Factors Contributing to the Recent Increase in U.S. Fertilizer Prices, 2002-08
by Wen-yuan Huang
Outlook No. (AR-33) 21 pp, February 2009
U.S. prices of fertilizer nutrients began to rise steadily in 2002 and increased sharply to historic highs in 2008 due to the combined effects of a number of domestic and global long- and shortrun supply and demand factors. From 2007 to 2008, spring nitrogen prices increased by a third, phosphate prices nearly doubled, and potash prices doubled. The price spike in 2008 reflects low inventories at the beginning of 2008 combined with the inability of the U.S. fertilizer industry to quickly adjust to surging demand or sharp declines in international supply. Declining fertilizer demand, disruption in fall applications, increased fertilizer imports (July to August), and tightening credit markets for fertilizer purchases contributed to the decline of fertilizer prices in late 2008. The prospect for strong fertilizer demand in early 2009, high raw material costs for the manufacture of fertilizers, production cutbacks, and decreasing supplies from fertilizer imports, however, could put upward pressure on U.S. fertilizer prices in spring 2009.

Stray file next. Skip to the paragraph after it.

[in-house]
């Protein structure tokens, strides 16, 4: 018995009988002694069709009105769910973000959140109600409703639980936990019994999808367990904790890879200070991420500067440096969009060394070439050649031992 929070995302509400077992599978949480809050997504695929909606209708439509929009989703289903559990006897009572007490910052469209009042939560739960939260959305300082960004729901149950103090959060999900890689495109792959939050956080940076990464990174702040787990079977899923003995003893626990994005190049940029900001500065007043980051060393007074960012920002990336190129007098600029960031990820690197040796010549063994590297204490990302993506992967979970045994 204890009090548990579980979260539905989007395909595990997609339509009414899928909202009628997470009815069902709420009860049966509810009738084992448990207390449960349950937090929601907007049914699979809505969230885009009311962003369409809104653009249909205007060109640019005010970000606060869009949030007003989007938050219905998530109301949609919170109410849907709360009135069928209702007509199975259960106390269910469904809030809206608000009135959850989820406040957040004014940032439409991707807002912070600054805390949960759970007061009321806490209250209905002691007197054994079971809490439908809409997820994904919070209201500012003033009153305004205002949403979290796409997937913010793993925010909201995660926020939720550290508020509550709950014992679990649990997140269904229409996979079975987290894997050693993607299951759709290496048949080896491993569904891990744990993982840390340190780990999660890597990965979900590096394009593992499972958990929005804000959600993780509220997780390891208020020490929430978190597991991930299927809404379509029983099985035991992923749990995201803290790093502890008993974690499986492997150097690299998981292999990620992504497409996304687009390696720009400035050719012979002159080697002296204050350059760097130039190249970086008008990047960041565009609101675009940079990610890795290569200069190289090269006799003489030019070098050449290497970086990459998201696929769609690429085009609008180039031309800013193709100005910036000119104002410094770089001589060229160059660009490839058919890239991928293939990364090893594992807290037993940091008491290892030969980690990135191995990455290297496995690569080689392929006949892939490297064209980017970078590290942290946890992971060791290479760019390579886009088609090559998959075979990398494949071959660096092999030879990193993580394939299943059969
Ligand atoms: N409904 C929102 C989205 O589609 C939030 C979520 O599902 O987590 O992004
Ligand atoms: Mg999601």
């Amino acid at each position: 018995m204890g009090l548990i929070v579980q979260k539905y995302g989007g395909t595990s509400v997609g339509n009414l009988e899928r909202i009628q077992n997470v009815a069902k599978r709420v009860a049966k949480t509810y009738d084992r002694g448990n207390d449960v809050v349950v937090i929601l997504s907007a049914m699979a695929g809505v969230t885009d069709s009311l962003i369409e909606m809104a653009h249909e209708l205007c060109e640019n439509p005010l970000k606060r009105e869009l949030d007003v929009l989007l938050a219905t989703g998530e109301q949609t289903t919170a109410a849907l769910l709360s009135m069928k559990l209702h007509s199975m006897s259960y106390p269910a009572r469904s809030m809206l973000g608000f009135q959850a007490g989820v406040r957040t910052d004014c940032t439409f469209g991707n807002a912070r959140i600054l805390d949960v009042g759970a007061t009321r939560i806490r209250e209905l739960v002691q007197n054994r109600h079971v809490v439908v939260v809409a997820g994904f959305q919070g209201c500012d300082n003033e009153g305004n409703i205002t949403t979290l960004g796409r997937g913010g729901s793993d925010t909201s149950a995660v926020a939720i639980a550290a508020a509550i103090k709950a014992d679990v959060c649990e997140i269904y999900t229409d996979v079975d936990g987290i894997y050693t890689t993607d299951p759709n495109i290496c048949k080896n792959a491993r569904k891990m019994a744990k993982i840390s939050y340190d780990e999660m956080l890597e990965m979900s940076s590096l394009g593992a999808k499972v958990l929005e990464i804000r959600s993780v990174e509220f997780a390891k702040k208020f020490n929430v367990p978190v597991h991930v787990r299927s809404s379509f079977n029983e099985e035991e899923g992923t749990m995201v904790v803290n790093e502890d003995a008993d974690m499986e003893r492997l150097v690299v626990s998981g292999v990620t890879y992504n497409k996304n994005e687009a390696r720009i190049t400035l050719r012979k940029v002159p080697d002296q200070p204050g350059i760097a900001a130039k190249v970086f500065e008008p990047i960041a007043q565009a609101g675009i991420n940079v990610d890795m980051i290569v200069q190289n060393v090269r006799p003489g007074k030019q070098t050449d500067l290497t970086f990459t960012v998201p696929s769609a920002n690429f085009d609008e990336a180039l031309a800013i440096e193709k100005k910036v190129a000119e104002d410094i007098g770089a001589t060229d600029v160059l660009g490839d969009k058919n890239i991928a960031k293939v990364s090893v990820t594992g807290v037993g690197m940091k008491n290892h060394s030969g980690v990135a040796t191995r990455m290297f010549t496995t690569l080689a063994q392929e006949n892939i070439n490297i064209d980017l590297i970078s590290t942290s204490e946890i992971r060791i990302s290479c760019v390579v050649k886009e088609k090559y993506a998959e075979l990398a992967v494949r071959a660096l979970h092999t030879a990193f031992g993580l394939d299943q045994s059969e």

Keywords: Fertilizer, prices, costs of production, potash, phosphate, ammonia, diammonium phosphate, potassium chloride, corn, soybeans, wheat, supply-and-demand, fertilizer inventories, exports, imports, commodity prices
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